Previous View
 
APSnet Home
 
Phytopathology Home


VIEW ARTICLE

Disease Control and Pest Management

Biological Control of Cucumber Black Root Rot by Gliocladium roseum. Arnold R. Moody, Plant Pathology Section, Changins Federal Agricultural Research Station, CH-1260 Nyon, Switzerland, Present address of senior author: Virginia State College, Petersburg, VA 23803; Daniel Gindrat, Plant Pathology Section, Changins Federal Agricultural Research Station, CH-1260 Nyon, Switzerland. Phytopathology 67:1159-1162. Accepted for publication 10 March 1977. Copyright 1977 The American Phytopathological Society, 3340 Pilot Knob Road, St. Paul, MN 55121. All rights reserved.. DOI: 10.1094/Phyto-67-1159.

When a black, highly organic soil was artificially infested with Phomopsis sclerotioides, the disease potential was consistently lower than that of a check soil infested with the same amount of P. sclerotioides. This antagonism to P. sclerotioides was destroyed by steam-air pasteurization at 60 C for 30 min. When mycelial mats of P. sclerotioides were buried in the antagonistic soil, Gliocladium roseum grew profusely on the surface of the mats. Gliocladium roseum was isolated from the mycelial mats and inoculum was prepared which consisted of 5-day-old actively growing cultures in a mixture of peat, soil, and nutrients. When G. roseum was added to an infested mineral soil, the disease potential was significantly lowered. An inoculum of conifer bark pellets containing mycelium and conidia of G. roseum and a nutrient source also was used. Its efficacy in soil did not last as long as that of the other inoculum.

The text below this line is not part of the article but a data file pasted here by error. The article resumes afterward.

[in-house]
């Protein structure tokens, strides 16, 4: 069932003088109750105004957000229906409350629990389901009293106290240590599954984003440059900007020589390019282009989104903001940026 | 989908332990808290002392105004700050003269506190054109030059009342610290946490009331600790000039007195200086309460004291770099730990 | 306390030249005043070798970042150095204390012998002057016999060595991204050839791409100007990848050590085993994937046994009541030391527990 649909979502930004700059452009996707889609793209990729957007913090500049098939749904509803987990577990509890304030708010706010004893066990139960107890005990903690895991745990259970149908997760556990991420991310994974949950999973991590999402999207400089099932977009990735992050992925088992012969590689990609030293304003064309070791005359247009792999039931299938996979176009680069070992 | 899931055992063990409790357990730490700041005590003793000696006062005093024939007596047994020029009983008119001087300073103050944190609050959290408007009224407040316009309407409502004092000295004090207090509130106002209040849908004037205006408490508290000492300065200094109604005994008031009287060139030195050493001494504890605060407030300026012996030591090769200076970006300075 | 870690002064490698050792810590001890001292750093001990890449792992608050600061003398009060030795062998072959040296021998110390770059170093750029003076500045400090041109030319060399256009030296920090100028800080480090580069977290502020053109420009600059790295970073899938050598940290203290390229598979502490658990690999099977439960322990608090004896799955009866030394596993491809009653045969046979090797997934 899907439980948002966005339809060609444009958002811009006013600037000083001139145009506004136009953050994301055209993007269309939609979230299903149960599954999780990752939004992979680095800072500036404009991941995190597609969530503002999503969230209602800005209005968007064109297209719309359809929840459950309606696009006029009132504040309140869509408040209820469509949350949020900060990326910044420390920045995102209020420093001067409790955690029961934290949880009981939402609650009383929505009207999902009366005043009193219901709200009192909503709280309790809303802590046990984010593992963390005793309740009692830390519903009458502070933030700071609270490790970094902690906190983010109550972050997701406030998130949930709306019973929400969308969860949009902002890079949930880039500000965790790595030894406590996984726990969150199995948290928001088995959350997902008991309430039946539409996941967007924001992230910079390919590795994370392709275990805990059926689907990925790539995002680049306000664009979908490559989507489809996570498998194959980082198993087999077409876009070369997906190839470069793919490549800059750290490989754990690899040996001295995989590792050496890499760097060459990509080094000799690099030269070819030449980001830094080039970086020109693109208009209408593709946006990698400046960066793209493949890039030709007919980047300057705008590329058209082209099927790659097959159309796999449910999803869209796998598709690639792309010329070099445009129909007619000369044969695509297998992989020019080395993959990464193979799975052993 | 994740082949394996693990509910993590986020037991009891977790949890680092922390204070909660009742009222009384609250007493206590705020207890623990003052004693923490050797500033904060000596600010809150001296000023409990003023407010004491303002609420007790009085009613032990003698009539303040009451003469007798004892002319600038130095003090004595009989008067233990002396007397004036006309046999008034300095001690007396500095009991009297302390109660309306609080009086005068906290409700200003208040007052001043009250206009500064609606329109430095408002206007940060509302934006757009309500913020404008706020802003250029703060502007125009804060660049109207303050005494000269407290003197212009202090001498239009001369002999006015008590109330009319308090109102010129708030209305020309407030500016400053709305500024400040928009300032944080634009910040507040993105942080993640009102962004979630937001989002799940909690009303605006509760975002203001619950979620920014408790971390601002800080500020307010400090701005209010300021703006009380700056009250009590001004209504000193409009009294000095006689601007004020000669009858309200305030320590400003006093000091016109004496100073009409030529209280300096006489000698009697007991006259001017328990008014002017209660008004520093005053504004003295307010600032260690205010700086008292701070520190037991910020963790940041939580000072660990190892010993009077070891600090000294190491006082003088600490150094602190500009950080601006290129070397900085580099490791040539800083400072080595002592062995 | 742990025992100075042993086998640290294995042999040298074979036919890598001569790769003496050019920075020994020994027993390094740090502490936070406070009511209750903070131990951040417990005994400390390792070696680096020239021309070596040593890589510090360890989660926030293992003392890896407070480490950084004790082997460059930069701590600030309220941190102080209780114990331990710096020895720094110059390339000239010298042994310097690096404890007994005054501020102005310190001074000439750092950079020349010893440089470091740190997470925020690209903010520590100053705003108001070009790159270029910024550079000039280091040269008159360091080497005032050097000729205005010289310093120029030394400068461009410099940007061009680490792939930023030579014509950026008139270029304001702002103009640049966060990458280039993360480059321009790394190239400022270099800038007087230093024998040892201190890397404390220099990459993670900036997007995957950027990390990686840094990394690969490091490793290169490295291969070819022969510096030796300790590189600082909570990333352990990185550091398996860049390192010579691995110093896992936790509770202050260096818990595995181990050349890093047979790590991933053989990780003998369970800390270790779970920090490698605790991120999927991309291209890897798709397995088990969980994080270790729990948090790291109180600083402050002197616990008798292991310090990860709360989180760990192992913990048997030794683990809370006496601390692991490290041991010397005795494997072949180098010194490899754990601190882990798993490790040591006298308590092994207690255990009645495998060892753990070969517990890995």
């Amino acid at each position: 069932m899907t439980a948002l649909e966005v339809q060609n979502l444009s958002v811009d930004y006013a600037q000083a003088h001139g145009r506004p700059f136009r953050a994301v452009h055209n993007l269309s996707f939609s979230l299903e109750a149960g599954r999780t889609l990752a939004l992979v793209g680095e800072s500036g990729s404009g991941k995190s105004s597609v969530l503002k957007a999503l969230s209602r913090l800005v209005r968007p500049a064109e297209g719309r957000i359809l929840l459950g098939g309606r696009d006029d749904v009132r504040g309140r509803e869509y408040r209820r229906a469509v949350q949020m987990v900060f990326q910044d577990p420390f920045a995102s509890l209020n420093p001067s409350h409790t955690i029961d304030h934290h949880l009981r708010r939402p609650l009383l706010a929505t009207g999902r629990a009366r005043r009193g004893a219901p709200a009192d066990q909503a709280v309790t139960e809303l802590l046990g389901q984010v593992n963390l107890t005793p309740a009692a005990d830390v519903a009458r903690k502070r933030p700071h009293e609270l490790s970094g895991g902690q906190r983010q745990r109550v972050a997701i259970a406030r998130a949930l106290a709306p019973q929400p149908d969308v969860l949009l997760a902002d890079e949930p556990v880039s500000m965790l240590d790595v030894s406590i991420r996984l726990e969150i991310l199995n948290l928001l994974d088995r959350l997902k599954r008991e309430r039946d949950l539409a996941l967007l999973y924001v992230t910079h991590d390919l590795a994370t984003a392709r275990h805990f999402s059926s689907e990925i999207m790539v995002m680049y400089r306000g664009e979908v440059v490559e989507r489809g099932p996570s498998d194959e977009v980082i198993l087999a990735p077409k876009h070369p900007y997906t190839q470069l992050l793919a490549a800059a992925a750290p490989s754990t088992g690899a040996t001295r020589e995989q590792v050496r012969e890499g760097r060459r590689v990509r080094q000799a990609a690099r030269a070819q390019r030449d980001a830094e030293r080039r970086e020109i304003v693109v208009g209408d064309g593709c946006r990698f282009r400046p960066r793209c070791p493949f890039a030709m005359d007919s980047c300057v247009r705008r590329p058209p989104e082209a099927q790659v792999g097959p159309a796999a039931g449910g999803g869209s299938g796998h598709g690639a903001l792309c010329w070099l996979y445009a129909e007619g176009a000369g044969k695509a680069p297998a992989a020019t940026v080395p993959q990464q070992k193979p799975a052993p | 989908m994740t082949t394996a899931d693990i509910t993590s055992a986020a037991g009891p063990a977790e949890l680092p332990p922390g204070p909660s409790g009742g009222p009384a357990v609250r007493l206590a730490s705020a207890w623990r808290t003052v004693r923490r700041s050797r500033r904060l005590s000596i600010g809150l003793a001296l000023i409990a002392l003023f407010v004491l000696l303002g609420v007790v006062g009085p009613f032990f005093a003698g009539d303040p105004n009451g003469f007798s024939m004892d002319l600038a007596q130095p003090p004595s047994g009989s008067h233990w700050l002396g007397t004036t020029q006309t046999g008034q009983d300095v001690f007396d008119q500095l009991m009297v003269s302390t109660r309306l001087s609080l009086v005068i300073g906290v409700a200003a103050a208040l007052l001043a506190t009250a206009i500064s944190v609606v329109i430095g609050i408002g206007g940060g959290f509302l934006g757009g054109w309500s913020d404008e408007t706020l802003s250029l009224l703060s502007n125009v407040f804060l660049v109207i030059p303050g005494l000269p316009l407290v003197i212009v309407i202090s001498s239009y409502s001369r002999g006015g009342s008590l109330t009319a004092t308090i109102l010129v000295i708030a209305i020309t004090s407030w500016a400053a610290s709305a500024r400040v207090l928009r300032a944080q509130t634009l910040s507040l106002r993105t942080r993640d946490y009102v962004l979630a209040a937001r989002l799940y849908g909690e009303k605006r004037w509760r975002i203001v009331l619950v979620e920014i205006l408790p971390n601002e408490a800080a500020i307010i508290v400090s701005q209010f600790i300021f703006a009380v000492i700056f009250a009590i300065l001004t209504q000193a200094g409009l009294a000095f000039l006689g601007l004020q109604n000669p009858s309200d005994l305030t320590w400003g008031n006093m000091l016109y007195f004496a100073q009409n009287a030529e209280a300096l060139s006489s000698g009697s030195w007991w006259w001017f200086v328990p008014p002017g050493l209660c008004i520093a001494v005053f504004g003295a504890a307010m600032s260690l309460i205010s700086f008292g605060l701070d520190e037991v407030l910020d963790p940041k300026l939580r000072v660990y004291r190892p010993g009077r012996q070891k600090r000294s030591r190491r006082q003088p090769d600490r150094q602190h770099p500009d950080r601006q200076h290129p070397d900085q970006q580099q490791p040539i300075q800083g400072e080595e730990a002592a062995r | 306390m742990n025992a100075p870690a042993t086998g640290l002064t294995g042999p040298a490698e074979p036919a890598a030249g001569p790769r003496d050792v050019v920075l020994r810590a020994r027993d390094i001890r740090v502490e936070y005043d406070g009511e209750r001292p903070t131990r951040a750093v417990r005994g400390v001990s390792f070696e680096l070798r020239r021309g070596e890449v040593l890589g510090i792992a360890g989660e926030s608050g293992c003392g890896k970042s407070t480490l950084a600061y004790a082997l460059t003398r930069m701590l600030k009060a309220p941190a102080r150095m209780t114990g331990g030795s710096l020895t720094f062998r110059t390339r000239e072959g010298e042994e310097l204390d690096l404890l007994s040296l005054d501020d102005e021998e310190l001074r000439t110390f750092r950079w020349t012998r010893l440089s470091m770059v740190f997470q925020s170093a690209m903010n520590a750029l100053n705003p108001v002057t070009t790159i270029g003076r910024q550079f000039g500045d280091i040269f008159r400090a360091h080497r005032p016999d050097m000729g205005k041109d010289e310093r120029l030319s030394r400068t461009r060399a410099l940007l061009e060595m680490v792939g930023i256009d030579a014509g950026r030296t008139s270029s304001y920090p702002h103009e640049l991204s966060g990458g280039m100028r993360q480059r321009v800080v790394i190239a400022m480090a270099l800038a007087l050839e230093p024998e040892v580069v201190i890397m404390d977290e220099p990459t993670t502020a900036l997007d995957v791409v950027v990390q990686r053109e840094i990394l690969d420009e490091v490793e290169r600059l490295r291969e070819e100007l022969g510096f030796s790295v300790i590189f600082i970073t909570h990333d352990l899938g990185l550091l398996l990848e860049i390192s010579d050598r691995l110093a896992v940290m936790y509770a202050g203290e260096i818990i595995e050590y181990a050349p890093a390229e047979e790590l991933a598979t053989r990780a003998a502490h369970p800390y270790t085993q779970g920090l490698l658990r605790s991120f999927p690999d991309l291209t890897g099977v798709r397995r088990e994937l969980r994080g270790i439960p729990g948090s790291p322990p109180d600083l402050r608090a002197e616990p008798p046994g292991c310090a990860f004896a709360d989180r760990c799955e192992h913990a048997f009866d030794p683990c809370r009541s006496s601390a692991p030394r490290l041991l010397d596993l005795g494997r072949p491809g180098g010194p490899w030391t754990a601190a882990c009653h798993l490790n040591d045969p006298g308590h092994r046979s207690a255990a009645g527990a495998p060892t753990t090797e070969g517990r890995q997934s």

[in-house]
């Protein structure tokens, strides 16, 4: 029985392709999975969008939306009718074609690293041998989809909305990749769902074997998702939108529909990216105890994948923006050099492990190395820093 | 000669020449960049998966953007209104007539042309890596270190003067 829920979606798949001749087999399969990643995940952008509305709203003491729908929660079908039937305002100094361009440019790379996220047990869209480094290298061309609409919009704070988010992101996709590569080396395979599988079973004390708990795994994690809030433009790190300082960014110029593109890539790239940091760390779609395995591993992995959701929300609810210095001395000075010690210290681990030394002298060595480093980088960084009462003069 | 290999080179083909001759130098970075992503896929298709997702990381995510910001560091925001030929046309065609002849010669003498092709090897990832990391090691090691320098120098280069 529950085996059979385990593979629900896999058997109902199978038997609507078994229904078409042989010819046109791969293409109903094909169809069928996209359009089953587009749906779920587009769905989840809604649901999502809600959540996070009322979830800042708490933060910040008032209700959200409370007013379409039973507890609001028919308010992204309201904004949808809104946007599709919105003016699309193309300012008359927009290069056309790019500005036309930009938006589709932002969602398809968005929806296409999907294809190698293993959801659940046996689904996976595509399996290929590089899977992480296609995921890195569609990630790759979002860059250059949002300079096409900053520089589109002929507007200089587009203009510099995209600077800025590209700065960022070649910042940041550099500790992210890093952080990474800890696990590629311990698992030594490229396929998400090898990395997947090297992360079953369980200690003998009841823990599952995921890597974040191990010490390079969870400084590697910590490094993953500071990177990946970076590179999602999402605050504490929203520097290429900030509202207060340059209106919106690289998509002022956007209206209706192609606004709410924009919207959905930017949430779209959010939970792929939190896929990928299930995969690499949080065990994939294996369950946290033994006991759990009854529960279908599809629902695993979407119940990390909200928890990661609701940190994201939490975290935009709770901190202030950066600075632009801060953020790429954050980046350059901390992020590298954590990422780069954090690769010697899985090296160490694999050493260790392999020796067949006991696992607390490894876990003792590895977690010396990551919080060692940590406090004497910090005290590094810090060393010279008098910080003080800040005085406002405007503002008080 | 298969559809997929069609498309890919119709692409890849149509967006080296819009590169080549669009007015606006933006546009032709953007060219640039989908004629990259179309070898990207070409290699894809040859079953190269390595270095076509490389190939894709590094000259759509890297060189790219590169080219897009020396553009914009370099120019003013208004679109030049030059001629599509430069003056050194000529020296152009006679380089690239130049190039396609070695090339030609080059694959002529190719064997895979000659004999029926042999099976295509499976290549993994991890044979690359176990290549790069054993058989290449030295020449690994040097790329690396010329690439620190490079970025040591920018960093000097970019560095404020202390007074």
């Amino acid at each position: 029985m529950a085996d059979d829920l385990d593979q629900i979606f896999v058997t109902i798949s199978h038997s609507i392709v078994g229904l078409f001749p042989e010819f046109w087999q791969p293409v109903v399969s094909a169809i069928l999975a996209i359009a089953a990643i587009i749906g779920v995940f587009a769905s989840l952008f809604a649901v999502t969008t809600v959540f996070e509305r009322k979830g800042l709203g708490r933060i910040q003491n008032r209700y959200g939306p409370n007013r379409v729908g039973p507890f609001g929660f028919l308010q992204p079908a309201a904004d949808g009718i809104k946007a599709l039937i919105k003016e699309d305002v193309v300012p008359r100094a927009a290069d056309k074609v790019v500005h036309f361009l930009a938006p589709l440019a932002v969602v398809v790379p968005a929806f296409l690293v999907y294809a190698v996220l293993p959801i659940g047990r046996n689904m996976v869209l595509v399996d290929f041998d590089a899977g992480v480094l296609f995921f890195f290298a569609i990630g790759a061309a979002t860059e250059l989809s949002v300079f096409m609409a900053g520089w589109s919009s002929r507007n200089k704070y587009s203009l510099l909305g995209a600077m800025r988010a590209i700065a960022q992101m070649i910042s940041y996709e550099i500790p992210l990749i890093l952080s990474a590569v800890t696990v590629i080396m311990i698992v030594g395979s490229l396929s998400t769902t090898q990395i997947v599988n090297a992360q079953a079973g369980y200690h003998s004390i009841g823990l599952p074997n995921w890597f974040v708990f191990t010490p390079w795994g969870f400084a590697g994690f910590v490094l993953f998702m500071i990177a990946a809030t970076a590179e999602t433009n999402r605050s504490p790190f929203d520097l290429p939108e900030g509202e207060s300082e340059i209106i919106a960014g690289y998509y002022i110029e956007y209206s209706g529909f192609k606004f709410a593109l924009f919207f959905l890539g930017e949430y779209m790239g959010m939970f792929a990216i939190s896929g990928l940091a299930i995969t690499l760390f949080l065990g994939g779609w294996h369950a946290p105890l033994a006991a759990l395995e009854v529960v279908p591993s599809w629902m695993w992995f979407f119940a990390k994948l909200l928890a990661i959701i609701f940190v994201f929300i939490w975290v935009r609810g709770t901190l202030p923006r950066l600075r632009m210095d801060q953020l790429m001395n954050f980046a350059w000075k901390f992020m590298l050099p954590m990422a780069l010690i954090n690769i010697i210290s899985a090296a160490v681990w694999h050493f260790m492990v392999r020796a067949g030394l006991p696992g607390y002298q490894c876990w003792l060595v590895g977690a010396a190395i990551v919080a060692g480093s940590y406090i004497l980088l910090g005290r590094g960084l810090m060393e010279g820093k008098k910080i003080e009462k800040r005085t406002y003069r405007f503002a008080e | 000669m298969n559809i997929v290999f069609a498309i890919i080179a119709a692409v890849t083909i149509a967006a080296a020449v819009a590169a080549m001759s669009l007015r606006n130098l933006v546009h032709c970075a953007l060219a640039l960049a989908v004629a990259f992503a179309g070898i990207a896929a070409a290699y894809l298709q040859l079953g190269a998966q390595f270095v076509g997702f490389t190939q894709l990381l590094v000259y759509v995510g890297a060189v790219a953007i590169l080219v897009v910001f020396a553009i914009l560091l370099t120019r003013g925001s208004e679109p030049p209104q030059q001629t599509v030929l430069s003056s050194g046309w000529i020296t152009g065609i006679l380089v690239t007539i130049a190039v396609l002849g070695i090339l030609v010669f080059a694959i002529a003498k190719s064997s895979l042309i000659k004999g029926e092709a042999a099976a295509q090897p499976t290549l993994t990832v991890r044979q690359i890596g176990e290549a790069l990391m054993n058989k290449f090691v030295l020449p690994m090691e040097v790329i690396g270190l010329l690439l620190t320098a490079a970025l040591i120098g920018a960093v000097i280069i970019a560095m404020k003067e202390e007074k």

Additional keywords: soil fungi.